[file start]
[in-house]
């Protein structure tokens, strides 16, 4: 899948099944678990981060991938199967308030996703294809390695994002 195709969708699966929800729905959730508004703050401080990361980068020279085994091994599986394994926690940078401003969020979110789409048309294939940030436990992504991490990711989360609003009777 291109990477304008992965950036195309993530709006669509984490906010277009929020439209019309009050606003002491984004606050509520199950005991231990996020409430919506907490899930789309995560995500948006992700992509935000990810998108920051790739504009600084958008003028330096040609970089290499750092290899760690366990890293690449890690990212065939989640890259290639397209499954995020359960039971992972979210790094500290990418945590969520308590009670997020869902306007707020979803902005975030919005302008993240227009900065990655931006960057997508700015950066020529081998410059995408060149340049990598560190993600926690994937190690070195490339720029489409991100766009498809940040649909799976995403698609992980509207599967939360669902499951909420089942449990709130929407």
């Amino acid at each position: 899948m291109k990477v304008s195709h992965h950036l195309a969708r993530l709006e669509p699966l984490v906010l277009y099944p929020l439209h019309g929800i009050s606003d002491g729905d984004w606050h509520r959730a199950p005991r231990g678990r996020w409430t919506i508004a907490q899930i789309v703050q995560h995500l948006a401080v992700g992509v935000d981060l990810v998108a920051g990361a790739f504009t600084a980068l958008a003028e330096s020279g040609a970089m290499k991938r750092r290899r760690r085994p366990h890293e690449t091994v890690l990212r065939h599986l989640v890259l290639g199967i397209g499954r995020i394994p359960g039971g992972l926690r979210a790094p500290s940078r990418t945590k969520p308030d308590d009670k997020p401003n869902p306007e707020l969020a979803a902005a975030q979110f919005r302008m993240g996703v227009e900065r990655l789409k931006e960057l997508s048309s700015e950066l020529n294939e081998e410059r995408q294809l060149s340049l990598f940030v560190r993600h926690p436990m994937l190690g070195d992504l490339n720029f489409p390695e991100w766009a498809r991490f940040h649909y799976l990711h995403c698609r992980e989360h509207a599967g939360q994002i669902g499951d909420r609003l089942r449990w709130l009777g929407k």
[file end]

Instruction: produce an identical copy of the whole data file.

[in-house]
């Protein structure tokens, strides 16, 4: 899948099944678990981060991938199967308030996703294809390695994002 195709969708699966929800729905959730508004703050401080990361980068020279085994091994599986394994926690940078401003969020979110789409048309294939940030436990992504991490990711989360609003009777 291109990477304008992965950036195309993530709006669509984490906010277009929020439209019309009050606003002491984004606050509520199950005991231990996020409430919506907490899930789309995560995500948006992700992509935000990810998108920051790739504009600084958008003028330096040609970089290499750092290899760690366990890293690449890690990212065939989640890259290639397209499954995020359960039971992972979210790094500290990418945590969520308590009670997020869902306007707020979803902005975030919005302008993240227009900065990655931006960057997508700015950066020529081998410059995408060149340049990598560190993600926690994937190690070195490339720029489409991100766009498809940040649909799976995403698609992980509207599967939360669902499951909420089942449990709130929407």
């Amino acid at each position: 899948m291109k990477v304008s195709h992965h950036l195309a969708r993530l709006e669509p699966l984490v906010l277009y099944p929020l439209h019309g929800i009050s606003d002491g729905d984004w606050h509520r959730a199950p005991r231990g678990r996020w409430t919506i508004a907490q899930i789309v703050q995560h995500l948006a401080v992700g992509v935000d981060l990810v998108a920051g990361a790739f504009t600084a980068l958008a003028e330096s020279g040609a970089m290499k991938r750092r290899r760690r085994p366990h890293e690449t091994v890690l990212r065939h599986l989640v890259l290639g199967i397209g499954r995020i394994p359960g039971g992972l926690r979210a790094p500290s940078r990418t945590k969520p308030d308590d009670k997020p401003n869902p306007e707020l969020a979803a902005a975030q979110f919005r302008m993240g996703v227009e900065r990655l789409k931006e960057l997508s048309s700015e950066l020529n294939e081998e410059r995408q294809l060149s340049l990598f940030v560190r993600h926690p436990m994937l190690g070195d992504l490339n720029f489409p390695e991100w766009a498809r991490f940040h649909y799976l990711h995403c698609r992980e989360h509207a599967g939360q994002i669902g499951d909420r609003l089942r449990w709130l009777g929407k």